A look at major data center projects in Latin America

By
Thursday, May 4, 2017

As demand for data soars, so does the need for their storage and handling. And this generates concerns related to information security, disaster management, redundancy, and the evolving maturity of the datacenter services segment in Latin America.

BNamericas looks at some of the region's biggest private and public sector projects involving the construction and revamping of data centers this year.

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EQUINIX

In March, US interconnection and data center company Equinix announced the completion of the first of six construction stages of its fifth facility in Brazil and its largest yet in Latin America.

The project is underway and, when finished, it will provide Equinix with capacity of 2,800 racks, twice its current capacity in Brazil. The first phase provides a total capacity of 725 cabinets.

Earlier this week, the company said it concluded its acquisition of 29 data centers and their operations from US-based Verizon Communications.

With the purchase, Equinix adds Bogotá, Culpeper, and Houston, as new markets for its data center portfolio.

The company also said that the acquisition provides additional capacity and an opportunity for expansion in markets where it currently has a presence, including São Paulo and Rio de Janeiro.

TIGO HONDURAS, PARAGUAY

Luxembourg-based Millicom's subsidiary Tigo Honduras is looking to build a data center in the country, a considerable investment that will allow it to provide more services to the corporate segment, CEO Santiago Benedit told local press this week.

Benedit did not provide details about the data center, but he noted that the company is committed to its annual investment pace of US$100mn.

Another subsidiary, Tigo Paraguay, is working on the second phase of its first Paraguayan data center, with works scheduled for completion in 2018.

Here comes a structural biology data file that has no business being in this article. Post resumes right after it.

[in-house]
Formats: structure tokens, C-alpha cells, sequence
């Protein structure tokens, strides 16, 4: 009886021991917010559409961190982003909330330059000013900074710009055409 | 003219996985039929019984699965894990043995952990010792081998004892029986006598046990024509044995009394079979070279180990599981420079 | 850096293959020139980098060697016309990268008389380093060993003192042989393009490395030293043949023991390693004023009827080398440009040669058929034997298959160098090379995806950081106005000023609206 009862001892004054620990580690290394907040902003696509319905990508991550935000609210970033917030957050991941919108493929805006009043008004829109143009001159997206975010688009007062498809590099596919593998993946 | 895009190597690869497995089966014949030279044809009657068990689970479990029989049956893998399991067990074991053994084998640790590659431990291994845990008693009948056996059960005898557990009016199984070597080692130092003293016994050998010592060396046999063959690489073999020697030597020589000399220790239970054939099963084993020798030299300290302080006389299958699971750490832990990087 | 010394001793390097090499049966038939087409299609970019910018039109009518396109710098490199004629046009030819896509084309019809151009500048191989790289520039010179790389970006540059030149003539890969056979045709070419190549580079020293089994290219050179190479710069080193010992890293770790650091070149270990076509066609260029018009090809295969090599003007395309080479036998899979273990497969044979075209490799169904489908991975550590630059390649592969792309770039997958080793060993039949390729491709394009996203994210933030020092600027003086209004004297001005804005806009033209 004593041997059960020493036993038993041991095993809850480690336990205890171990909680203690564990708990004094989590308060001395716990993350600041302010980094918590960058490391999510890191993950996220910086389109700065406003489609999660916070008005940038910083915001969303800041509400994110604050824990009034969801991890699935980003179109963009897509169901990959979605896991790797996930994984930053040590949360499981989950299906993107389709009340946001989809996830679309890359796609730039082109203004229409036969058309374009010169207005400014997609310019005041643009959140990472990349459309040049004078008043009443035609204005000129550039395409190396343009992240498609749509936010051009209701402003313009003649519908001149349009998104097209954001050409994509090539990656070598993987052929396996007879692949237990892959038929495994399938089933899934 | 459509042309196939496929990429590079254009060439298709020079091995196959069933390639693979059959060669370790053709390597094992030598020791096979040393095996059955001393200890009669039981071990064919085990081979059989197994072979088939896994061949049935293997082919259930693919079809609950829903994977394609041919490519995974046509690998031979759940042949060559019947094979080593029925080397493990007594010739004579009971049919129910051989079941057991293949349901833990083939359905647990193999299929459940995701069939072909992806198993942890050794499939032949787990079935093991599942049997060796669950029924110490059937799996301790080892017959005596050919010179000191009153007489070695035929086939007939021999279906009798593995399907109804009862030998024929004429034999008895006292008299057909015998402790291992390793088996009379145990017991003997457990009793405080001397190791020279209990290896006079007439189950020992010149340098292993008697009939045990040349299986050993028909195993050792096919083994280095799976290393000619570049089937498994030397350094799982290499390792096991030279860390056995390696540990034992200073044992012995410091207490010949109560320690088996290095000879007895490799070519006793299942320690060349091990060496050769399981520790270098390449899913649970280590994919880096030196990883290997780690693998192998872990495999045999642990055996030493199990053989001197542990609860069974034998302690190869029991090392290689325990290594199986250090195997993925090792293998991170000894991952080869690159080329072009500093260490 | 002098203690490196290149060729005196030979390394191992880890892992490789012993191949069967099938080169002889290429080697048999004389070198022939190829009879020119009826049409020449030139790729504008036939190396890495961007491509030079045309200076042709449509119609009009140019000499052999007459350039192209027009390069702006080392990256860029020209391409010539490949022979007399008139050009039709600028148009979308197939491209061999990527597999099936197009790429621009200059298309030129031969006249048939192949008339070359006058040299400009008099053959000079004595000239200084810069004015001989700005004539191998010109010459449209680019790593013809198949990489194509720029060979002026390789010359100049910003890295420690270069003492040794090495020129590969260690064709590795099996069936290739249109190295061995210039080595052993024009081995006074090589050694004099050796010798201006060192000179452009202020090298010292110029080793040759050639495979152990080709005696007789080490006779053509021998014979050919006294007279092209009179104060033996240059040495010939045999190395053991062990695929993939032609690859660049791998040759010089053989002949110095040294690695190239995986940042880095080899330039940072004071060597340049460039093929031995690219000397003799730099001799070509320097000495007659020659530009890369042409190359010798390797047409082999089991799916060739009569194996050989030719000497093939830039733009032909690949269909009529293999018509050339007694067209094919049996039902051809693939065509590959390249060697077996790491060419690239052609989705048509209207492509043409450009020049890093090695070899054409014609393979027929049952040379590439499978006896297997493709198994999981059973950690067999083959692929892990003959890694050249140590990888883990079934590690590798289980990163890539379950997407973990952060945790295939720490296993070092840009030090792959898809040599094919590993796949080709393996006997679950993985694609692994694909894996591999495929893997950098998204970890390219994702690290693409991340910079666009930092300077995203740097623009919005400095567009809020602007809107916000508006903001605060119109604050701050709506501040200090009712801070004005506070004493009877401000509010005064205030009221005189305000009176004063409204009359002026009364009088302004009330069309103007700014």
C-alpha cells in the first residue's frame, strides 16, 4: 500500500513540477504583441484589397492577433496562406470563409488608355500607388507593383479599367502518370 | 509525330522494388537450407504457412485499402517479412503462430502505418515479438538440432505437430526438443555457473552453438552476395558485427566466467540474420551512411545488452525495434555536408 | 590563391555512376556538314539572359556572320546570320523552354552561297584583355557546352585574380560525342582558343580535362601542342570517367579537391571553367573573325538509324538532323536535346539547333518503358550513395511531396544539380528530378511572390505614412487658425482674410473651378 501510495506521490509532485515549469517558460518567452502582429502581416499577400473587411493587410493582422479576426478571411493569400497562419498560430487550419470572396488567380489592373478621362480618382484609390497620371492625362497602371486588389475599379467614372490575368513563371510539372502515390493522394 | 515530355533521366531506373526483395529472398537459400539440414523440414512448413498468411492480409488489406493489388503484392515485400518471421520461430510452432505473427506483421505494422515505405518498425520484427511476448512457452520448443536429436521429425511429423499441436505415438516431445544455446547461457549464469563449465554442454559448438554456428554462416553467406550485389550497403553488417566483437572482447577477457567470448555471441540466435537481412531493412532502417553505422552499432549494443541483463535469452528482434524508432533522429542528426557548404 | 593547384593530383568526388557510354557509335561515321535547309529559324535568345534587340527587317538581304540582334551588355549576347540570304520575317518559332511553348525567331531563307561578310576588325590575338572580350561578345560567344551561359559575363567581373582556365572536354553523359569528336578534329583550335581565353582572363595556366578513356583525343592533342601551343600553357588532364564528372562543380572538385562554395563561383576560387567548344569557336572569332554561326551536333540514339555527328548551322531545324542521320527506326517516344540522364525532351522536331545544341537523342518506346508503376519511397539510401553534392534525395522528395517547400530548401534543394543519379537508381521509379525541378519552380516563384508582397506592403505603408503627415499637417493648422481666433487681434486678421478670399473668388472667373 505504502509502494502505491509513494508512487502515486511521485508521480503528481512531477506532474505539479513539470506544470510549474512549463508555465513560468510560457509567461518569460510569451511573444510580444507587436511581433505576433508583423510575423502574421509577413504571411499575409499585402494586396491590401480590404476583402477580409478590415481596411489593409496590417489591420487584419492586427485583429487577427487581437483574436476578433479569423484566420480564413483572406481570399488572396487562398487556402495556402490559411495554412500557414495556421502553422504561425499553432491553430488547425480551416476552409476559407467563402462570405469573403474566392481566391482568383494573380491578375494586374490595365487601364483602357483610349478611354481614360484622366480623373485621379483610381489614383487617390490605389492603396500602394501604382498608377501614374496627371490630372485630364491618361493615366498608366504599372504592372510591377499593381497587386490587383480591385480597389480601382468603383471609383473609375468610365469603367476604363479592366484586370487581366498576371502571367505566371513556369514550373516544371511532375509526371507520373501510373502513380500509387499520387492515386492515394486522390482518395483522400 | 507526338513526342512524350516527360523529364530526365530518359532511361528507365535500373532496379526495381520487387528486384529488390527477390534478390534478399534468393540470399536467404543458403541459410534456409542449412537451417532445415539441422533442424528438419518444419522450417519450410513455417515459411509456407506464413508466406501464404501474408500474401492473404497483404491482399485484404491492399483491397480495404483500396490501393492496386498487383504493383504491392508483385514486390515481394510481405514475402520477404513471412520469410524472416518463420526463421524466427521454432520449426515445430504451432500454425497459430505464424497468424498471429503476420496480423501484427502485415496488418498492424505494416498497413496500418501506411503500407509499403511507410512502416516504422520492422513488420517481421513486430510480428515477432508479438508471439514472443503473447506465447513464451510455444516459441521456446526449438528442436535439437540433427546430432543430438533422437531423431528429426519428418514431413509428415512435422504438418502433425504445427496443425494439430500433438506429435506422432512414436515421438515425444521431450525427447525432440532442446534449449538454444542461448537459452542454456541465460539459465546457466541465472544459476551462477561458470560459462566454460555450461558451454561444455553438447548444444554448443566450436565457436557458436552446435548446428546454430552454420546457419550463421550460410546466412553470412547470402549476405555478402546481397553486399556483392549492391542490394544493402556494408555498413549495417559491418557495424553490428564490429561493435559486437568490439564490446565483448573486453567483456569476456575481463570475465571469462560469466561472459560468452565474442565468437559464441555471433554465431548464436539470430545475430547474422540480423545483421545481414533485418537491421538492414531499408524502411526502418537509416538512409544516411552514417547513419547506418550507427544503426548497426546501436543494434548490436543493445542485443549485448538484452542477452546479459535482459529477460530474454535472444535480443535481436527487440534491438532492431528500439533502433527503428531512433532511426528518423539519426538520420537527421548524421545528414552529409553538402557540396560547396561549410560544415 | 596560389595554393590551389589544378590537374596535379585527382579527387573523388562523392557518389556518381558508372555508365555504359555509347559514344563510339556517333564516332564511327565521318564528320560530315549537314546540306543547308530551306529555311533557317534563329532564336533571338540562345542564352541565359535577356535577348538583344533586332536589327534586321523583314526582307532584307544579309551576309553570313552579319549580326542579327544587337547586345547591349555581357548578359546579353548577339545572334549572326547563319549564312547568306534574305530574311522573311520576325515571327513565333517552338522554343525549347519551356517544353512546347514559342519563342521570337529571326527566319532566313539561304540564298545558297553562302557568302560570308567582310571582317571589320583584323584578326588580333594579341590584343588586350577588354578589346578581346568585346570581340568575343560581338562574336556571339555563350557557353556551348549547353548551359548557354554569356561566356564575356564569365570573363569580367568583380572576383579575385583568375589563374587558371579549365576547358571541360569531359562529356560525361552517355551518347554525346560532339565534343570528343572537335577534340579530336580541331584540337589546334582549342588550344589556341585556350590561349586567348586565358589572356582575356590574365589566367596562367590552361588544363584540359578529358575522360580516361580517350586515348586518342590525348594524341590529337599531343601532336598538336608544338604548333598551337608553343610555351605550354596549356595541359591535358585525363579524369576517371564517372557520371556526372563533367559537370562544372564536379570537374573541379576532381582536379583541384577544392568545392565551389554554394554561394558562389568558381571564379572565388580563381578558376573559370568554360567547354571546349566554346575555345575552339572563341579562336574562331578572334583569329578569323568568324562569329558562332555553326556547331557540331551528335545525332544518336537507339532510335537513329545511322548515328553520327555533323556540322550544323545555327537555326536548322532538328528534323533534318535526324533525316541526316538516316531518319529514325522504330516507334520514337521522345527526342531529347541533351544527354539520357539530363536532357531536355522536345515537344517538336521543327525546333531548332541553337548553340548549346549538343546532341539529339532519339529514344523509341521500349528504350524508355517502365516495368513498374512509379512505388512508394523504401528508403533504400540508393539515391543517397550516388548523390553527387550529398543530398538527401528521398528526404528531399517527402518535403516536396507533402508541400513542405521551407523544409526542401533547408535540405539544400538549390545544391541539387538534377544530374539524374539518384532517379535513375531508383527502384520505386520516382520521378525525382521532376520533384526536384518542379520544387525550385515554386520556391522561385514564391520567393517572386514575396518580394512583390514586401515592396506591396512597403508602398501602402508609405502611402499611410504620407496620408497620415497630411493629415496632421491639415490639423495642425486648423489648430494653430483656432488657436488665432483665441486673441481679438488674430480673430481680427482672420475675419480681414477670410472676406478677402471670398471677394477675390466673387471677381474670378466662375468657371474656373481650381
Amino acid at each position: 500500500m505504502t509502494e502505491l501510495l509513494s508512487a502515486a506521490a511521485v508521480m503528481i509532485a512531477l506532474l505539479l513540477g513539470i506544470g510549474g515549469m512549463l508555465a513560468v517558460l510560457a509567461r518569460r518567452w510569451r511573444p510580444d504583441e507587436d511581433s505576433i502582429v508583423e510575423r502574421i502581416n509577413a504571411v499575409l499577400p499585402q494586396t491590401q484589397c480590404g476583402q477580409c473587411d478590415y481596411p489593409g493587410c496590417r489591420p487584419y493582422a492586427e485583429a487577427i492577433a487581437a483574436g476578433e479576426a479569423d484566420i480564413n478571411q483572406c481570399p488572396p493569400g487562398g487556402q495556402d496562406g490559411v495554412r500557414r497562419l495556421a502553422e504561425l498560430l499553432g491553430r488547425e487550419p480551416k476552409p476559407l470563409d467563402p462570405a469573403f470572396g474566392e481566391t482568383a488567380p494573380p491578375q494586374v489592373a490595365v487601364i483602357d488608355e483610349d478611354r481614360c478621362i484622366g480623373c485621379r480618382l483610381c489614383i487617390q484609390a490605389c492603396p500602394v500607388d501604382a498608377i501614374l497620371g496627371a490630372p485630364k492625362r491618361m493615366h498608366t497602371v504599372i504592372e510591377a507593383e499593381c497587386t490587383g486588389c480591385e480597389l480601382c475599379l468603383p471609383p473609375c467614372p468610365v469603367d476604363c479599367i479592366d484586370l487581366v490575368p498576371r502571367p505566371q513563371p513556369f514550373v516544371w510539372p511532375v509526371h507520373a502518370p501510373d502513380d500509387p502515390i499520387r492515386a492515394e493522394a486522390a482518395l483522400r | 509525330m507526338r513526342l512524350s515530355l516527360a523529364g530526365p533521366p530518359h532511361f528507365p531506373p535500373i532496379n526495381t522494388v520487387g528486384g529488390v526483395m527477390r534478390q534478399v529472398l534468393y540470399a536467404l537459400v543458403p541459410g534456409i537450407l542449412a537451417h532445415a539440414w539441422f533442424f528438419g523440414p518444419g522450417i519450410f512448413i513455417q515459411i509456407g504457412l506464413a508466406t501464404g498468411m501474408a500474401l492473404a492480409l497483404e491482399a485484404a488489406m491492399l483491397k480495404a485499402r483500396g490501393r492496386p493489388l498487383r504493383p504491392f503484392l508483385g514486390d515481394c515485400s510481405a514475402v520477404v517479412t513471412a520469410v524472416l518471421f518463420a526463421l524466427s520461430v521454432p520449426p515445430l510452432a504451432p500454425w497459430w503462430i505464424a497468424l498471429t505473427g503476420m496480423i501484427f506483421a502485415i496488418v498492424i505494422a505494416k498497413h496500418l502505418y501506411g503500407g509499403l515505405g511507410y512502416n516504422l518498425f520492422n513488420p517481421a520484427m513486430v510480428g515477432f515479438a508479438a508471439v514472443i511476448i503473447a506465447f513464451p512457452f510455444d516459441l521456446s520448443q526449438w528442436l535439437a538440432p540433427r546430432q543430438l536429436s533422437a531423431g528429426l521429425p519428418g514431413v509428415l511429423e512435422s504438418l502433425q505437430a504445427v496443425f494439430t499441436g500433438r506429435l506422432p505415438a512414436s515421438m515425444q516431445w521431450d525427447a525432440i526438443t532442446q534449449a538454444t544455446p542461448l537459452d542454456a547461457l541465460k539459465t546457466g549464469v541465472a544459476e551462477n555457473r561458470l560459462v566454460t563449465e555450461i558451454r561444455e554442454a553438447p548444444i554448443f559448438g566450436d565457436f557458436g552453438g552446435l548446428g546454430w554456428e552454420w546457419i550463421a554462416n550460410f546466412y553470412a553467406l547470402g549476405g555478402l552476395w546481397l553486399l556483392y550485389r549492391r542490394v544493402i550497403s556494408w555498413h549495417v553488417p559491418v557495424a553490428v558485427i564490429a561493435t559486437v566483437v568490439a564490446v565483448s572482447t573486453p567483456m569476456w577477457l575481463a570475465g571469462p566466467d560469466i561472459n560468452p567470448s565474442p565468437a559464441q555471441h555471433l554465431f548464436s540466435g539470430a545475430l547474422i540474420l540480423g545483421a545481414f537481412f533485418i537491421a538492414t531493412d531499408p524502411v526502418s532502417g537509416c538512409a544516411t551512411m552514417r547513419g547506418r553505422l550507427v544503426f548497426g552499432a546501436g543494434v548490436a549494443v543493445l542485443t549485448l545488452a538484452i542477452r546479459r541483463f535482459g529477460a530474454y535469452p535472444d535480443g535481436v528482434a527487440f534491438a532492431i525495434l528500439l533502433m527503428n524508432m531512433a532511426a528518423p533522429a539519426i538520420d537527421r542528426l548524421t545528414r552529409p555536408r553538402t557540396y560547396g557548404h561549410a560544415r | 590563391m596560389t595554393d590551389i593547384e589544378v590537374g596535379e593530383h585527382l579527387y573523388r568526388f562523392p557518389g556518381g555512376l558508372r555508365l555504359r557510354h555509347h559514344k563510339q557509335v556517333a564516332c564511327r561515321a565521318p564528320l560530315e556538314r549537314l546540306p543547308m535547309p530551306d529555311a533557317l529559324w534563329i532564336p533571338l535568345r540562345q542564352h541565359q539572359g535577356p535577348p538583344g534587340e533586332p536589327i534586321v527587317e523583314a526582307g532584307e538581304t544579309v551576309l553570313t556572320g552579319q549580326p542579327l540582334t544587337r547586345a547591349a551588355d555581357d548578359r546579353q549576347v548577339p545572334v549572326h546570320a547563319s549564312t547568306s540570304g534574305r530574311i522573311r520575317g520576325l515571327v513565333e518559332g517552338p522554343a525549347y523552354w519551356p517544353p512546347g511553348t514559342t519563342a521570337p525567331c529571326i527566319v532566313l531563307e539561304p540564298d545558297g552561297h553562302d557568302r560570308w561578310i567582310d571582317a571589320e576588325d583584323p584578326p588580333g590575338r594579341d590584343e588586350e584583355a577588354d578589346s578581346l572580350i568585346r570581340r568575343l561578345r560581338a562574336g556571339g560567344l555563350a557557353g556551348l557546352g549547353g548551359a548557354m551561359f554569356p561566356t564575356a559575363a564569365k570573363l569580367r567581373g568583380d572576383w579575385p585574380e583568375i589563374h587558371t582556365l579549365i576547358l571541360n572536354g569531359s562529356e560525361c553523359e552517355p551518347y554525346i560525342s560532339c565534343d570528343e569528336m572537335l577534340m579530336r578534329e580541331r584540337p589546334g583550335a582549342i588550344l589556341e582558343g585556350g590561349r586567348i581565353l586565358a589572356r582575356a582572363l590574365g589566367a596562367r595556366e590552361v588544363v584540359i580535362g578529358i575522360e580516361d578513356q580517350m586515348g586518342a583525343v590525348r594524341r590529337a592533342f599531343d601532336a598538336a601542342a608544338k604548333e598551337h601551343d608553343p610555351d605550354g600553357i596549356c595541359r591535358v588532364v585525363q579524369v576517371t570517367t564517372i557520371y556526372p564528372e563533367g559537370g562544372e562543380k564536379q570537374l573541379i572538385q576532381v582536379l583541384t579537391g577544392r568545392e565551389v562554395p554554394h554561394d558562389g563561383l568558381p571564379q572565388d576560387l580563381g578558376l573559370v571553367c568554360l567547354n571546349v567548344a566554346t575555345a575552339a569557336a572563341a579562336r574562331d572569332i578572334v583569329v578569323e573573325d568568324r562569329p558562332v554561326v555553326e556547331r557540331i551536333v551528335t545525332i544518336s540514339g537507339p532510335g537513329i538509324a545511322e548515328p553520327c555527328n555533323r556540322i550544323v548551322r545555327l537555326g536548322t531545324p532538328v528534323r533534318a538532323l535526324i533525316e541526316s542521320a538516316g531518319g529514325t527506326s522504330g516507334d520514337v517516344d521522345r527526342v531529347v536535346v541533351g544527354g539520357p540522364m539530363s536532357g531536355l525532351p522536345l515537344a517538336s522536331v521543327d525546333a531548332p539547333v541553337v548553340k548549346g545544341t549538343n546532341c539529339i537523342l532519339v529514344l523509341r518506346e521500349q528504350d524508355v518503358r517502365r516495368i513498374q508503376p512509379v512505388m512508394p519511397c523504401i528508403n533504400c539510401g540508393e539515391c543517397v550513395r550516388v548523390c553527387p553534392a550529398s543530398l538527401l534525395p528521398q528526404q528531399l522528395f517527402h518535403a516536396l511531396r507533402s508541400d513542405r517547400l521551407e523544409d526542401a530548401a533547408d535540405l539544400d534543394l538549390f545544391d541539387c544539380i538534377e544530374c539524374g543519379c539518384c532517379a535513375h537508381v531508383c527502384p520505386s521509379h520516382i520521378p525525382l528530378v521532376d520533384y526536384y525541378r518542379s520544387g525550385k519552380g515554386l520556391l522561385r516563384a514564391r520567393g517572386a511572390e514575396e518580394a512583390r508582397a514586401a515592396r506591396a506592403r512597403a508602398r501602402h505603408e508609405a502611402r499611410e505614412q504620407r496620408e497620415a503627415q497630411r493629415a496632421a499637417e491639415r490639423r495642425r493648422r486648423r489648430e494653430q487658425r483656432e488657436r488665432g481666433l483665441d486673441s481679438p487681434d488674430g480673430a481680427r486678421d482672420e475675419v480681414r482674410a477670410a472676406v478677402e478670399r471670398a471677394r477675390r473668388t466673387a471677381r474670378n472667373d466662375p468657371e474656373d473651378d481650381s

HUAWEI

Yet in 2015, Chinese tech giant Huawei signed a MoU with the Chilean government to build the first data center in Latin America designed specifically for housing data collected from space. Construction is yet to begin.

The data center will be used for housing data related to scientific and technological development and to areas of research, including agriculture, medicine, mining and geology. Further details have not yet been announced.

ASCENTY

Brazil's Ascenty, one of the leading providers of data center services in Latin America, is currently building a data center in the Chilean capital Santiago, which marks the start of its international expansion.

The data center is slated for completion during the third quarter of this year.

Ascenty is also building a new facility in Rio de Janeiro, which is set to be activated in the fourth quarter.

The unit will have a built area of 5,000m² and the investment amounts to 150mn reais (US$47.1mn). It will be added to the four datacenters the company has in operation and another four under construction in the country.

Ascenty's Campinas data center in Brazil's São Paulo state. Credit: Ascenty

BAHIA

In Brazil's Bahia state, public sector unit SAEB launched a tender to upgrade the state-owned datacenter and deliver new e-government services, among others.

The tender is for US firms and individuals since funding is provided under a US$898,330 grant from the US Trade and Development Agency (USTDA).

ANGOLA CABLES

In the Brazilian city of Fortaleza, Angolan state-run company Angola Cables is building a 3,000m2 landing station and datacenter to receive submarine cables.

These include at least two structures: the Monet cable system and a South Atlantic cable system (SACS), connecting Africa and South America.

Angola Cables project

LEVEL 3

iP connectivity, datacenter and cabling infrastructure provider Level 3 is considering opening data centers in new markets in Latin America.

Level 3 currently operates 17 Latin American sites with data centers.

The company sees 2018 as the most likely date for those plans and it has not yet selected the new countries.

In the region, Brazil has four Level 3 data centers and Colombia has three, with the latest opened in Cali in January last year.

Peru and Chile also host other important Level 3 datacenter sites.

Premium sites are also present in Argentina and Ecuador, while Panama and Mexico host category 2 data centers.